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PHP For C Developers

If you have a prior knowledge of C programming, learning PHP becomes a lot easier, especially the basics. Although PHP is a lot like C, it is bundled with a whole lot of Web-specific libraries, with everything hooked up directly to your favorite Web server.

The simplest way to think of PHP is as interpreted C that you can embed in HTML documents. PHP script can also be executed from the command line, much like a C program.

The syntax of statements and function definitions should be familiar, except that variables are always preceded by $, and functions do not require separate prototypes.

Let us take a look at some of the similarities and differences in PHP and C −

Similarities Between C and PHP

Syntax − Broadly speaking, PHP syntax is the same as in C, which is what makes learning PHP easier, if you are already conversant with C.

Similar to C, PHP Code is blank insensitive, statements are terminated with semicolons.

function calls have the same structure

my_function(expression1, expression2) {

Curly brackets are used to put multiple statements into blocks.

PHP supports C and C++-style comments (/* */ as well as //), and also Perl and shell-script style (#).

Operators − The assignment operators (=, +=, *=, and so on), the Boolean operators (&&, ||, !), the comparison operators (<,>, <=, >=, ==, !=), and the basic arithmetic operators (+, -, *, /, %) all behave in PHP as they do in C.

Control Structures − The basic control structures (if, switch, while, for) behave as they do in C, including supporting break and continue. One notable difference is that switch in PHP can accept strings as case identifiers.

PHP also has foreach looping construct that traverses the collections such as arrays.

Function Names − As you peruse the documentation, you.ll see many function names that seem identical to C functions.

Differences Between C and PHP

Dollar Sign − All variable names are prefixed with a leading $. Variables do not need to be declared in advance of assignment, and they have no intrinsic type. PHP is a dynamically typed language, as against C being a statically typed language.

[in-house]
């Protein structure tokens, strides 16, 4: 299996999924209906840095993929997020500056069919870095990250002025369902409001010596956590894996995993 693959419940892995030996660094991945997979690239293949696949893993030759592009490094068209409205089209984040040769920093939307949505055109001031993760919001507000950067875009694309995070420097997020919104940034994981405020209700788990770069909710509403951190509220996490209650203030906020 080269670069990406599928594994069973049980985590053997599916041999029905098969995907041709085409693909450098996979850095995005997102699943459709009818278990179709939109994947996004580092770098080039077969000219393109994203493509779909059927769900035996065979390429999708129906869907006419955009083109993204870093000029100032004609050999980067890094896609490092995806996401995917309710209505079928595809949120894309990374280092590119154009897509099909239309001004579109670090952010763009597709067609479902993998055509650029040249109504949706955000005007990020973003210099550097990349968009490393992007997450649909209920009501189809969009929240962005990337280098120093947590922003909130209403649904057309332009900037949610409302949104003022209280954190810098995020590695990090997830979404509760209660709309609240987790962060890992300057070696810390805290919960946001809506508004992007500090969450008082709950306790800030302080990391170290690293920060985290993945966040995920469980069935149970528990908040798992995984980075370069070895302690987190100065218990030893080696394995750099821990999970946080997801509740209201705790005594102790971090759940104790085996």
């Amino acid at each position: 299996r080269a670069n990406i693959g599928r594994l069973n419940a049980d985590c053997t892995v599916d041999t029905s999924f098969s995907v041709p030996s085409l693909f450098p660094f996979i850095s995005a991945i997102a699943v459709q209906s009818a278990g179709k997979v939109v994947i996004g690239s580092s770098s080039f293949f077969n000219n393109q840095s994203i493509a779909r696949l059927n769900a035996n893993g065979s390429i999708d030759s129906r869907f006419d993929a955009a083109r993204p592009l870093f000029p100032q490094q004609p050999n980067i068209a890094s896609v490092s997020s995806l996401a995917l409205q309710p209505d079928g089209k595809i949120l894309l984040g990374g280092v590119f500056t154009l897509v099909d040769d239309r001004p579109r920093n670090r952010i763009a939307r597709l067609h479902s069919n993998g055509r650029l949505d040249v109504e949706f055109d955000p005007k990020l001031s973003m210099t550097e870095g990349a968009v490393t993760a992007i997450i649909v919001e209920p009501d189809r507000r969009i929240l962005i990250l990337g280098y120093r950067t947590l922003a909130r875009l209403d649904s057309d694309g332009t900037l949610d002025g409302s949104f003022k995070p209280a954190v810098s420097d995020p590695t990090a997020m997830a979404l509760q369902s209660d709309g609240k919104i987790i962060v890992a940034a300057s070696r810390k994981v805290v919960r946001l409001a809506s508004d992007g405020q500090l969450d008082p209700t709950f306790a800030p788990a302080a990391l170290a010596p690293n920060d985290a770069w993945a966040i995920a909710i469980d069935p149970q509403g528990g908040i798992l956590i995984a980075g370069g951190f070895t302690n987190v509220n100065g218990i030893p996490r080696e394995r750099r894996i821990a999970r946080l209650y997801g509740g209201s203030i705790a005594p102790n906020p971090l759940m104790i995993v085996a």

Types − PHP has only two numerical types: integer (corresponding to a long in C) and double (corresponding to a double in C). In PHP, float is synonymous to double. Strings are of arbitrary length. There is no separate char type in PHP, as is the case in C.

Type Conversion − C is a strongly typed language, as type of a variable must be declared before using, and the types are checked at compile time. PHP on the other hand, is a weakly typed language, types are not checked at compile time, and type errors do not typically occur at runtime either. Instead, variables and values are automatically converted across types as needed.

Arrays − Arrays have a syntax superficially similar to C's array syntax, but they are implemented completely differently. In C, an array is a collection of similar data types. In a PHP array, the items may be of different types. PHP arrays are actually associative arrays or hashes, and the index can be either a number or a string. They do not need to be declared or allocated in advance.

No Struct Type − The struct keyword in C is used to define a new data type. There is no struct keyword or its equivalent in PHP, partly because the array and object types together make it unnecessary. The elements of a PHP array need not be of a consistent type.

No Pointers − Pointers are an important concept in C. There are no pointers available in PHP, although the tapeless variables play a similar role. Unlike C, PHP does support variable references. You can also emulate function pointers to some extent, in that function names can be stored in variables and called by using the variable rather than a literal name.

No Prototypes − Functions do not need to be declared before their implementation is defined, as long as the definition can be found somewhere in the current code file or included files. On the contrary, a C function must defined before it is used.

No main() − In a C program, the main() function is the entry point, irrespective of where it is present in the code. A PHP program on the other hand starts execution from the first statement in the script

Memory Management − The PHP engine is effectively a garbage-collected environment (reference-counted), and in small scripts there is no need to do any deallocation. You should freely allocate new structures - such as new strings and object instances. IN PHP5, it is possible to define destructor for objects, but there is are no free or delete keywords as in C/C++. Destructor are called when the last reference to an object goes away, before the memory is reclaimed.

Compilation and Linking − PHP is an interpreted language. Hence, the compiled version of PHP script is not created. A C program is first compiled to obtain the object code, which is then linked to the required libraries to build an executable. There is no separate compilation step for PHP scripts. A PHP script cannot be turned into a self executable.

Permissiveness − As a general matter, PHP is more forgiving than C (especially in its type system) and so will let you get away with new kinds of mistakes. Unexpected results are more common than errors.